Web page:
A recent Fortune article discussed the growing trend of consumers being more willing to pay for an eco-friendly product. What’s more, in 2015, sales for “sustainability-committed brands grew four times more than those that didn’t advertise as sustainable.” And that was five years ago.
Today, consumers are even more willing to put their money with their mouth is and support brands they feel are helping the world—whether that’s creating sustainable or organic products, working with local and global charities to impact communities where they operate, or countless other ways to give back to the planet and people.
The outdoor industry is full of environmentally conscious corporations trying to protect and preserve our planet.
MORE: Read About The North Face’s Mission to Make Earth Day a National Holiday
Last month, Patagonia won the Champions of the World award from the United Nations, the organization’s top environmental honor for entrepreneurial vision. Patagonia also opened a second-hand store in Colorado this winter and is taking the concept on the road. Worn Wear started online and is now a pop-up concept to sell used gear IRL, as well as offer repairs on old jackets so customers can get more use out of their clothes. Rumor has it they’ll even repair non-Patagonia items! It’s the exact opposite of what you’d expect from a company in the business of selling (new) clothes.
Founder and Chairman Yvon Chiounard published a book this year called, “Some Stories: Lessons From The Edge Of Business And Sport.” In it, he says:
“Every time I do something good for the planet, my business grows.”
Then of course there’s REI, which famously flipped Black Friday (and, again, the retail business model) on its head in 2015 by closing all of its stores. They paid every employee for the day off and urged them—and everyone—to #OptOutside. For the second year in a row, REI is now promoting a larger Opt to Act plan, which includes a 2020 calendar available to download with different initiatives each week for people to get involved in helping to leave the planet better than they found it.
Thankfully the list of companies—in the outdoors industry and beyond—that are focused on making a positive difference is long. Limiting this just to hammock brands, here are several that are committed to making the world a better place.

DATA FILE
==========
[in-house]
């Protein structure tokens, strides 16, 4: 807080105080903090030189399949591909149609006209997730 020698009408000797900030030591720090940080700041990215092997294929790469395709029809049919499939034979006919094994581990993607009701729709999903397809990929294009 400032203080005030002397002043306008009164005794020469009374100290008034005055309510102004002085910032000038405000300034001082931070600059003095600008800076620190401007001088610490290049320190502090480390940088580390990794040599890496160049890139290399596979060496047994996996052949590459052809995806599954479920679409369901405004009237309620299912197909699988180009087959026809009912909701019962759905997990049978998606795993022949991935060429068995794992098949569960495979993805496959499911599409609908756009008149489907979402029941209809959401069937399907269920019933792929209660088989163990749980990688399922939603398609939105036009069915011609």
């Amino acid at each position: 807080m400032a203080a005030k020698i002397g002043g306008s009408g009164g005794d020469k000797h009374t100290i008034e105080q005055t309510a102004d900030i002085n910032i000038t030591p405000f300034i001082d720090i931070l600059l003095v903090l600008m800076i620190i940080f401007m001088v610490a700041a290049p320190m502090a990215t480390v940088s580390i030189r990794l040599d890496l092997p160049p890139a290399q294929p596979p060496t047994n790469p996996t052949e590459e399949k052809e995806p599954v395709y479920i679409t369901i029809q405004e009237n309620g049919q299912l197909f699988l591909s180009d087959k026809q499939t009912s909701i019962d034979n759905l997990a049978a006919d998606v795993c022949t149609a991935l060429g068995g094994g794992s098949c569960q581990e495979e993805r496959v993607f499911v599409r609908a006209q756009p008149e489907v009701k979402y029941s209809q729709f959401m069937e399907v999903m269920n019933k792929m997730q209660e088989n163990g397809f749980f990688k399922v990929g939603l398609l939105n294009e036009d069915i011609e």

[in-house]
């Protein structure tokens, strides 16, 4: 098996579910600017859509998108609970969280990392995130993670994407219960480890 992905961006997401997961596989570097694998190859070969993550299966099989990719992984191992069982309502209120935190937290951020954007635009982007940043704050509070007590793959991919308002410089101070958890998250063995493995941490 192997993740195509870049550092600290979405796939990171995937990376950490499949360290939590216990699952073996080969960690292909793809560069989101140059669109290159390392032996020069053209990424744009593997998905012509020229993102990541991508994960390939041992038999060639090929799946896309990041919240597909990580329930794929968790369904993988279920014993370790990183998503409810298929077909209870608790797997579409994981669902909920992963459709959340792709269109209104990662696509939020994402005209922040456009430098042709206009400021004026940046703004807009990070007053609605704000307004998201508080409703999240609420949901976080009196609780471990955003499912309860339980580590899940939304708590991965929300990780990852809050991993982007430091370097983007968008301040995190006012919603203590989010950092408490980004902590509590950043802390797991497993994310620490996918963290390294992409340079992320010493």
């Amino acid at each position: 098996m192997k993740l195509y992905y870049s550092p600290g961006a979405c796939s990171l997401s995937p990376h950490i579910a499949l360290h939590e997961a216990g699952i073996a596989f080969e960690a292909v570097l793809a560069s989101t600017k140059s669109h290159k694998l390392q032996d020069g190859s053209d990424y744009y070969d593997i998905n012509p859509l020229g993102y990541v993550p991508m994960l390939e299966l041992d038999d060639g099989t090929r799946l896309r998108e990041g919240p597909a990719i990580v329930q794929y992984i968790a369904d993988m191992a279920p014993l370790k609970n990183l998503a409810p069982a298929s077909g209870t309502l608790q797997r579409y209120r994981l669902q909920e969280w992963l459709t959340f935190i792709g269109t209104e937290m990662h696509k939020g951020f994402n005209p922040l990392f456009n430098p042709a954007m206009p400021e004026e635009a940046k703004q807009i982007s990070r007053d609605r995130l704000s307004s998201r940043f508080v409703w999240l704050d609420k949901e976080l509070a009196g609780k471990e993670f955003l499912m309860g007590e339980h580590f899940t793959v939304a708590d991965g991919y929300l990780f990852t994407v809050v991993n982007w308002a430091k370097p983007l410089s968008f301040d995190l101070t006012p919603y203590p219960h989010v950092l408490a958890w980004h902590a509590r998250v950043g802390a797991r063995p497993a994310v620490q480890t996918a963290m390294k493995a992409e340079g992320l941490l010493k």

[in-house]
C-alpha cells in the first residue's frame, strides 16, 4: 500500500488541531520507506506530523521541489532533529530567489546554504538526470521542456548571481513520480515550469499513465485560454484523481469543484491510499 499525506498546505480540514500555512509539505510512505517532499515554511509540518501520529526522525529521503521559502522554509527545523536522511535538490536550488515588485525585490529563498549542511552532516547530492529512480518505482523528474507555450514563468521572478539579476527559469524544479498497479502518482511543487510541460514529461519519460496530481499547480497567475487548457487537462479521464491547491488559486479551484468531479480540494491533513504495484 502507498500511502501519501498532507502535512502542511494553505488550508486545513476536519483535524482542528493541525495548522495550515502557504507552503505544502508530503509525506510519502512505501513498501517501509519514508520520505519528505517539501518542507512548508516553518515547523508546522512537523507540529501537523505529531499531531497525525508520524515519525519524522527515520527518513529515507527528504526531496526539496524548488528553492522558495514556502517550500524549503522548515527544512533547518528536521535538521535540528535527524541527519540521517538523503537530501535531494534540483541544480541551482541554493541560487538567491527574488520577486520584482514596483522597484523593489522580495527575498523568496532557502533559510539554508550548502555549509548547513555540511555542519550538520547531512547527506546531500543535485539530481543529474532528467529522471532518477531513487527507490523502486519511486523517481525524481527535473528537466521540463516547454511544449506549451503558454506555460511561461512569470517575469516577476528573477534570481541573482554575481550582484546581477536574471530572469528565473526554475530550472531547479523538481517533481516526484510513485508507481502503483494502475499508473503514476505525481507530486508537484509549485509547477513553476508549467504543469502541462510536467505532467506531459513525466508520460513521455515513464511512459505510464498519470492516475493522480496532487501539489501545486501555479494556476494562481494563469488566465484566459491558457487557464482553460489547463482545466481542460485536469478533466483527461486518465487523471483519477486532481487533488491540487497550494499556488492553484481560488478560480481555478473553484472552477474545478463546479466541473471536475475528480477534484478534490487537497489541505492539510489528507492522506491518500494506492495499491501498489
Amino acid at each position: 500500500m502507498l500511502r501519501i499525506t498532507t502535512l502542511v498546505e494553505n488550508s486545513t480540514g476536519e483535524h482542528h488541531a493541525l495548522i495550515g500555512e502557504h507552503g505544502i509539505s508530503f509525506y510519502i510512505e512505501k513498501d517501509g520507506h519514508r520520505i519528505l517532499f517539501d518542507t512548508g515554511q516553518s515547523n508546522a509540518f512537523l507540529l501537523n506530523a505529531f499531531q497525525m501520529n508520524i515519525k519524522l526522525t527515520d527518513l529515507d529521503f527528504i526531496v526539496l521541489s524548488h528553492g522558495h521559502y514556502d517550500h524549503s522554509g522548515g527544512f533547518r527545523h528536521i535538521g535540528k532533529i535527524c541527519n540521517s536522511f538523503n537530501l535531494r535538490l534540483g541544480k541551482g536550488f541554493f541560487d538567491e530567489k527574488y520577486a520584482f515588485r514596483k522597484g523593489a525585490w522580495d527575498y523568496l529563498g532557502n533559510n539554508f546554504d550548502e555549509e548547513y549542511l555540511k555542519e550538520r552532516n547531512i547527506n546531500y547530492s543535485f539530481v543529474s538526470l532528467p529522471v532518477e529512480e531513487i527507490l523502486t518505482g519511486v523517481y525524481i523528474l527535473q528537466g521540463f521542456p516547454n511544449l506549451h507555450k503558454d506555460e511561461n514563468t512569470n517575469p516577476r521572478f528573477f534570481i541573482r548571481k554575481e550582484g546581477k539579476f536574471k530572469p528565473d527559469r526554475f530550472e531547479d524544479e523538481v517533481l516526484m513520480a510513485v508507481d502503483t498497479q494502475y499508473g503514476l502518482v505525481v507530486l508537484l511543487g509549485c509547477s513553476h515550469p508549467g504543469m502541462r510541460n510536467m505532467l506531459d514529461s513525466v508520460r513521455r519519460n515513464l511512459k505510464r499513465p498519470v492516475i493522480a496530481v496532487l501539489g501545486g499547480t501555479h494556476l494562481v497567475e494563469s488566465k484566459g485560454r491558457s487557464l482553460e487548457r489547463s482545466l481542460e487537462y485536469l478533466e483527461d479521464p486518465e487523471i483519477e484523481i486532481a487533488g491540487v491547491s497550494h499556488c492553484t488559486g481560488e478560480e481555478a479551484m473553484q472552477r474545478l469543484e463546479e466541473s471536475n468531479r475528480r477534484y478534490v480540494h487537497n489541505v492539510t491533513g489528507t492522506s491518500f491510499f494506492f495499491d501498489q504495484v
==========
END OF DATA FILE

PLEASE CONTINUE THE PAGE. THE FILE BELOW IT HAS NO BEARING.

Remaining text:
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〉 Lawson Hammock supports 1% for the Planet foundation, a global network of businesses, nonprofits, and individuals working together for a healthy planet (which Patagonia’s Chouinard helped found). They are also members of Leave No Trace and the Sierra Club, and are committed to carbon free shipping on all of their products.
MORE: Read Our Review of Lawson’s Camping Hammock
〉 Tentsile is another 1% for the Planet supporter, and they plant 20 trees for every tent or hammock sold. So far, they’ve planted more than 612,712 trees!
〉 ENO is partnered with numerous conservation organizations near and far and portions of proceeds help protect natural resources on land and water. Charities include 1% for the Plant and Trees for the Future.
MORE: Read Our Review of ENO’s Blaze Underquilt for Hammocks
〉 Grand Trunks Goods also plants two trees for every double hammock purchased online through the National Forest Foundation’s Trees for US program. They are also partners of Big City Mountaineers, which works to expose underprivileged youth to the power of nature.
〉 Coalatree has several programs in place, including donating its blankets to the homeless community, building and maintaining hiking and biking trails, supporting at-risk youth through a therapy wilderness program, and more.
MORE: Read Our Review of Coalatree’s Kachula Blanket
〉 Yellow Leaf Hammocks are made in Thailand by local weavers, and the company prides itself on helping to transform these families and communities with the work provided.
〉 Madera plants two trees for every hammock sold and provides relief to impoverish families in Africa. They also have a dedicated site for consumers to donate toward more trees bring planted.